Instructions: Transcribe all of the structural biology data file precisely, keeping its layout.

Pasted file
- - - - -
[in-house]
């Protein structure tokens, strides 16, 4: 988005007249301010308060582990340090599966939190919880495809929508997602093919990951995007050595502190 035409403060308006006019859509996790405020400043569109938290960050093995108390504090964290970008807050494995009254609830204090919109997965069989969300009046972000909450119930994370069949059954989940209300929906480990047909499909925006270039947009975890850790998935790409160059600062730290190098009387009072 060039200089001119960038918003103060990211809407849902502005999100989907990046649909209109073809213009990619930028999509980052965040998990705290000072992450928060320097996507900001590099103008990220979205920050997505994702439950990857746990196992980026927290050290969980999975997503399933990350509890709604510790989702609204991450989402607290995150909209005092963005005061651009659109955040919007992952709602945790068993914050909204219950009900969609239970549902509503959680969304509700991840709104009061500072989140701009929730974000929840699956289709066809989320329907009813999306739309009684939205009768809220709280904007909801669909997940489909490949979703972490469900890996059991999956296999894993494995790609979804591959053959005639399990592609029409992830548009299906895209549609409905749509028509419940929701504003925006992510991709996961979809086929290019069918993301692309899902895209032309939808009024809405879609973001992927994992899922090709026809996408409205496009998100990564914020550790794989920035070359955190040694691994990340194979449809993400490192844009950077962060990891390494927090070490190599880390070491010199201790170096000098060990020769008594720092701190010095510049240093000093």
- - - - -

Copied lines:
[in-house]
């Protein structure tokens, strides 16, 4: 988005007249301010308060582990340090599966939190919880495809929508997602093919990951995007050595502190 035409403060308006006019859509996790405020400043569109938290960050093995108390504090964290970008807050494995009254609830204090919109997965069989969300009046972000909450119930994370069949059954989940209300929906480990047909499909925006270039947009975890850790998935790409160059600062730290190098009387009072 060039200089001119960038918003103060990211809407849902502005999100989907990046649909209109073809213009990619930028999509980052965040998990705290000072992450928060320097996507900001590099103008990220979205920050997505994702439950990857746990196992980026927290050290969980999975997503399933990350509890709604510790989702609204991450989402607290995150909209005092963005005061651009659109955040919007992952709602945790068993914050909204219950009900969609239970549902509503959680969304509700991840709104009061500072989140701009929730974000929840699956289709066809989320329907009813999306739309009684939205009768809220709280904007909801669909997940489909490949979703972490469900890996059991999956296999894993494995790609979804591959053959005639399990592609029409992830548009299906895209549609409905749509028509419940929701504003925006992510991709996961979809086929290019069918993301692309899902895209032309939808009024809405879609973001992927994992899922090709026809996408409205496009998100990564914020550790794989920035070359955190040694691994990340194979449809993400490192844009950077962060990891390494927090070490190599880390070491010199201790170096000098060990020769008594720092701190010095510049240093000093």